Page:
Neuropathy is nerve damage that may cause problems in the legs, foot and in other parts of the body. Nerves carry messages between the brain and every part of the body, making it possible to hear, see, move and feel. Having high blood glucose levels over a long period of time can damage the small blood vessels, which supply the nerves, thereby preventing all the essential nutrients reaching the nerves. The nerves will eventually become damaged or disappear.
Diabetic neuropathy may result in the following symptoms:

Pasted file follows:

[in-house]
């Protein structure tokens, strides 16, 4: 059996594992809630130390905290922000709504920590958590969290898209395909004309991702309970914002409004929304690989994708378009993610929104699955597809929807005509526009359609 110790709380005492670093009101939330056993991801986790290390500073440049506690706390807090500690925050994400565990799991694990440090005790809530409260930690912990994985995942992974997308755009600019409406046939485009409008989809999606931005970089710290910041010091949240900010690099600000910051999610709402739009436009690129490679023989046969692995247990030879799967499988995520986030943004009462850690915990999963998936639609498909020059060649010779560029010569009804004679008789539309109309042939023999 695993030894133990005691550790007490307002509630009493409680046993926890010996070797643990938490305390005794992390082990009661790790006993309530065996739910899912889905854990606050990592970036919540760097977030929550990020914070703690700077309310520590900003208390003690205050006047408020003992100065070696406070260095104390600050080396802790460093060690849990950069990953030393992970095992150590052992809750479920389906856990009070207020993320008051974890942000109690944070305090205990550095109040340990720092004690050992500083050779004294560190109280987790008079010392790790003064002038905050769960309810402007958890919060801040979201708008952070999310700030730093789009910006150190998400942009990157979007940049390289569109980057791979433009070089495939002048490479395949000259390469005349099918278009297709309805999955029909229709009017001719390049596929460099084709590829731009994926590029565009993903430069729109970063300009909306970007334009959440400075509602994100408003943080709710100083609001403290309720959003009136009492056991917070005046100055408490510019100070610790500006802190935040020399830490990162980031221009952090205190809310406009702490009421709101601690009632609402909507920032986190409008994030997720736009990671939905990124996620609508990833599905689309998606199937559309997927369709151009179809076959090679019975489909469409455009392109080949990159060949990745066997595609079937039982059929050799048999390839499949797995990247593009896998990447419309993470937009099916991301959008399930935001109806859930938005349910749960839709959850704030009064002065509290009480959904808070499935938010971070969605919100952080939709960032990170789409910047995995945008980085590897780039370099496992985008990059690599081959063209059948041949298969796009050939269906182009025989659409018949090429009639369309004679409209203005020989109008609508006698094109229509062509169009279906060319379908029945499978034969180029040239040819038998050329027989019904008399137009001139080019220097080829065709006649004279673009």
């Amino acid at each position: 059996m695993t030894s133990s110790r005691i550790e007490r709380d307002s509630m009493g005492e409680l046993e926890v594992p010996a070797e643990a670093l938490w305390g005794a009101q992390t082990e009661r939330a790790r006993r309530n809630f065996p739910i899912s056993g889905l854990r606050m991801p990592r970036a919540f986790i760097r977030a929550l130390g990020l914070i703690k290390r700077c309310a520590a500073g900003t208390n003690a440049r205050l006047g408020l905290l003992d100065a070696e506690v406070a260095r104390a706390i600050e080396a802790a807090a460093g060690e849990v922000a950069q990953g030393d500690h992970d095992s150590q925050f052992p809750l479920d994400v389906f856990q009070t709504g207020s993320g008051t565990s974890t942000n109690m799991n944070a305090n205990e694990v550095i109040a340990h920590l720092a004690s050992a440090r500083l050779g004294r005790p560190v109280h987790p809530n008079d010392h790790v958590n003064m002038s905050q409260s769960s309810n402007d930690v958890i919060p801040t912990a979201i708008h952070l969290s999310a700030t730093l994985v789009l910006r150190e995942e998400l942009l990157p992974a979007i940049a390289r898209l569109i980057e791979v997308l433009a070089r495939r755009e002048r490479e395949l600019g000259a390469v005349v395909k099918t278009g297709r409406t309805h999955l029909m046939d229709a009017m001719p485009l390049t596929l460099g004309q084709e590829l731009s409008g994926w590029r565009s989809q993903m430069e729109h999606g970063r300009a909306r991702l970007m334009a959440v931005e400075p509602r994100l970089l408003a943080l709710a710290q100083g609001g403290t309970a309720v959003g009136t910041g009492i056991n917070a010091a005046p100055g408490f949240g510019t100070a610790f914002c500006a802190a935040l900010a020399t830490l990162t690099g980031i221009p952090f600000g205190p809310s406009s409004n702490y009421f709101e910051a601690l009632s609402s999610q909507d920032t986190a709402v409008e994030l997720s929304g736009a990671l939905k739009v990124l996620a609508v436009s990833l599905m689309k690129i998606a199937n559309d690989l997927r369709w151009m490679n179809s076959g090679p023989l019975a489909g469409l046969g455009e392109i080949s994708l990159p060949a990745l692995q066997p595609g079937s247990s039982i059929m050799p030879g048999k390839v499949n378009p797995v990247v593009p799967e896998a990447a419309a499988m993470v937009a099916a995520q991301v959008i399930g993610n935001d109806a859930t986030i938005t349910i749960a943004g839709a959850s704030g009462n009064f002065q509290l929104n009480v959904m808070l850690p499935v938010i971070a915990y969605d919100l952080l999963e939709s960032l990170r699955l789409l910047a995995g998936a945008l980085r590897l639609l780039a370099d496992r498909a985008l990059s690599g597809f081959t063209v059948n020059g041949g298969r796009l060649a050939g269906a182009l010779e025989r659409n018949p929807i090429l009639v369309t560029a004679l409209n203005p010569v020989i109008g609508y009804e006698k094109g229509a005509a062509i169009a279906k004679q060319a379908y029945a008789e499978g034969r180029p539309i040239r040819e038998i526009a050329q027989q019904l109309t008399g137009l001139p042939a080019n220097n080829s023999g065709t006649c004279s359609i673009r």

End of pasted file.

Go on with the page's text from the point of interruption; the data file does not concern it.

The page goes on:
- Loss of sensation, tingling, numbness or sharp pains in the hands or feet
- Wounds or sores that don’t heal
- Problems with the heart, eyes, stomach, bladder and other parts of the body.
- Problems with the automatic nervous system, which is involved in controlling blood pressure, heart rate, sweating, digestion and the bladder.
In many cases, serious foot problems can occur. If left untreated, these problems can cause foot ulcers and infections. At worse, it could lead to amputations
How is it treated?
There are many treatments available to relieve the symptoms caused by neuropathy. Good control of blood glucose levels can improve the symptoms and can reduce the progression of the nerve damage.
Steps to can take
- Keep blood glucose levels within the target range.
- Have your feet checked at least once a year.
- Tell your child’s diabetes healthcare team if you think they’re developing any signs of nerve damage.